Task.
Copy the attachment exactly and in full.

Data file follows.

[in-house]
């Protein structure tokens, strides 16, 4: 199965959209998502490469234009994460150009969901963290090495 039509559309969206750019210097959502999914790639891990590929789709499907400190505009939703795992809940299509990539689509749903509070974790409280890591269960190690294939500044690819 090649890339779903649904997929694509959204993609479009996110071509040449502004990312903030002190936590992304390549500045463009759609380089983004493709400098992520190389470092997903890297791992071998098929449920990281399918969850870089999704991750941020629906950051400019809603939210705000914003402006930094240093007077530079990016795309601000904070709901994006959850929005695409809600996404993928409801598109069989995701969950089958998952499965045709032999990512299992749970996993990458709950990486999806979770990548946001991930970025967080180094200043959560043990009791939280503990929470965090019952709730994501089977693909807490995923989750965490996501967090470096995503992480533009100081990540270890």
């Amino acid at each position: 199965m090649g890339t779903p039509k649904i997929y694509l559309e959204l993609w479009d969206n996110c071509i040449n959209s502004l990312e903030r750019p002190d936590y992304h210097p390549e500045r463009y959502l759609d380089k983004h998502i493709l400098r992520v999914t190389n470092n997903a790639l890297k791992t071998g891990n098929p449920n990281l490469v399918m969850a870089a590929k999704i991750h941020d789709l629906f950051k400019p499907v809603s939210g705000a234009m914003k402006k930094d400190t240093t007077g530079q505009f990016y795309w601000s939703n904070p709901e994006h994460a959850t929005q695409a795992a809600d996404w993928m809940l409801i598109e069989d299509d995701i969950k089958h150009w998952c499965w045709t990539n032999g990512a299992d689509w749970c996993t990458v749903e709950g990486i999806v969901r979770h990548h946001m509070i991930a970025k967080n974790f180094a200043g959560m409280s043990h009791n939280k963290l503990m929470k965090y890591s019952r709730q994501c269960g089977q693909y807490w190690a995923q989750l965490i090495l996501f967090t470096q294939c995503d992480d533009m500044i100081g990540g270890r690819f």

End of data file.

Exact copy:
[in-house]
């Protein structure tokens, strides 16, 4: 199965959209998502490469234009994460150009969901963290090495 039509559309969206750019210097959502999914790639891990590929789709499907400190505009939703795992809940299509990539689509749903509070974790409280890591269960190690294939500044690819 090649890339779903649904997929694509959204993609479009996110071509040449502004990312903030002190936590992304390549500045463009759609380089983004493709400098992520190389470092997903890297791992071998098929449920990281399918969850870089999704991750941020629906950051400019809603939210705000914003402006930094240093007077530079990016795309601000904070709901994006959850929005695409809600996404993928409801598109069989995701969950089958998952499965045709032999990512299992749970996993990458709950990486999806979770990548946001991930970025967080180094200043959560043990009791939280503990929470965090019952709730994501089977693909807490995923989750965490996501967090470096995503992480533009100081990540270890």
């Amino acid at each position: 199965m090649g890339t779903p039509k649904i997929y694509l559309e959204l993609w479009d969206n996110c071509i040449n959209s502004l990312e903030r750019p002190d936590y992304h210097p390549e500045r463009y959502l759609d380089k983004h998502i493709l400098r992520v999914t190389n470092n997903a790639l890297k791992t071998g891990n098929p449920n990281l490469v399918m969850a870089a590929k999704i991750h941020d789709l629906f950051k400019p499907v809603s939210g705000a234009m914003k402006k930094d400190t240093t007077g530079q505009f990016y795309w601000s939703n904070p709901e994006h994460a959850t929005q695409a795992a809600d996404w993928m809940l409801i598109e069989d299509d995701i969950k089958h150009w998952c499965w045709t990539n032999g990512a299992d689509w749970c996993t990458v749903e709950g990486i999806v969901r979770h990548h946001m509070i991930a970025k967080n974790f180094a200043g959560m409280s043990h009791n939280k963290l503990m929470k965090y890591s019952r709730q994501c269960g089977q693909y807490w190690a995923q989750l965490i090495l996501f967090t470096q294939c995503d992480d533009m500044i100081g990540g270890r690819f």